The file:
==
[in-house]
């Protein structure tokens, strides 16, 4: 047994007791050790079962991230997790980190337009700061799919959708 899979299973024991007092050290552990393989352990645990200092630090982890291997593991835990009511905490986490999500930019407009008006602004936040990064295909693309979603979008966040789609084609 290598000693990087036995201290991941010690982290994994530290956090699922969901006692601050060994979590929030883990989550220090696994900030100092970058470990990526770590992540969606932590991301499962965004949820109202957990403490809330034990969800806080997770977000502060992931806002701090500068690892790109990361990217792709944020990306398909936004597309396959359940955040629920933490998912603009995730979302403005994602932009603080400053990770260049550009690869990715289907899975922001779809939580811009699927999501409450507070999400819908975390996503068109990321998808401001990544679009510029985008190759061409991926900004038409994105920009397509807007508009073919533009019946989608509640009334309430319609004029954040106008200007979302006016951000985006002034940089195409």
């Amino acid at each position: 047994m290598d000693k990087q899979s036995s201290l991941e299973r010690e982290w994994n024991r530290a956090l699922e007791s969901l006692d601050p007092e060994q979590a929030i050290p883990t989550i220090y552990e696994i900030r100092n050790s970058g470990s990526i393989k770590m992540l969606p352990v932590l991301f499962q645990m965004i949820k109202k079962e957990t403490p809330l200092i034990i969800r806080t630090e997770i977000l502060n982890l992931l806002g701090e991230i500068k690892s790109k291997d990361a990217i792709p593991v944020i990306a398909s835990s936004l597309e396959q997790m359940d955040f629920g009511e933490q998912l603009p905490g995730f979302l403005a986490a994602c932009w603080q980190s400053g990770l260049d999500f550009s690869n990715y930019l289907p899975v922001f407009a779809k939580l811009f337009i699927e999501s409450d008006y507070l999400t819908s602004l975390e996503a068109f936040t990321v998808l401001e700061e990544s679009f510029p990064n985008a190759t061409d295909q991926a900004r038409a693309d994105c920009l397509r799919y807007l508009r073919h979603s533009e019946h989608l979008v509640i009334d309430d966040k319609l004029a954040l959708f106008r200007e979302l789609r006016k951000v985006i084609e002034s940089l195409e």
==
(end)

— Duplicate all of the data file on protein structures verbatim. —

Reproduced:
[in-house]
């Protein structure tokens, strides 16, 4: 047994007791050790079962991230997790980190337009700061799919959708 899979299973024991007092050290552990393989352990645990200092630090982890291997593991835990009511905490986490999500930019407009008006602004936040990064295909693309979603979008966040789609084609 290598000693990087036995201290991941010690982290994994530290956090699922969901006692601050060994979590929030883990989550220090696994900030100092970058470990990526770590992540969606932590991301499962965004949820109202957990403490809330034990969800806080997770977000502060992931806002701090500068690892790109990361990217792709944020990306398909936004597309396959359940955040629920933490998912603009995730979302403005994602932009603080400053990770260049550009690869990715289907899975922001779809939580811009699927999501409450507070999400819908975390996503068109990321998808401001990544679009510029985008190759061409991926900004038409994105920009397509807007508009073919533009019946989608509640009334309430319609004029954040106008200007979302006016951000985006002034940089195409």
């Amino acid at each position: 047994m290598d000693k990087q899979s036995s201290l991941e299973r010690e982290w994994n024991r530290a956090l699922e007791s969901l006692d601050p007092e060994q979590a929030i050290p883990t989550i220090y552990e696994i900030r100092n050790s970058g470990s990526i393989k770590m992540l969606p352990v932590l991301f499962q645990m965004i949820k109202k079962e957990t403490p809330l200092i034990i969800r806080t630090e997770i977000l502060n982890l992931l806002g701090e991230i500068k690892s790109k291997d990361a990217i792709p593991v944020i990306a398909s835990s936004l597309e396959q997790m359940d955040f629920g009511e933490q998912l603009p905490g995730f979302l403005a986490a994602c932009w603080q980190s400053g990770l260049d999500f550009s690869n990715y930019l289907p899975v922001f407009a779809k939580l811009f337009i699927e999501s409450d008006y507070l999400t819908s602004l975390e996503a068109f936040t990321v998808l401001e700061e990544s679009f510029p990064n985008a190759t061409d295909q991926a900004r038409a693309d994105c920009l397509r799919y807007l508009r073919h979603s533009e019946h989608l979008v509640i009334d309430d966040k319609l004029a954040l959708f106008r200007e979302l789609r006016k951000v985006i084609e002034s940089l195409e």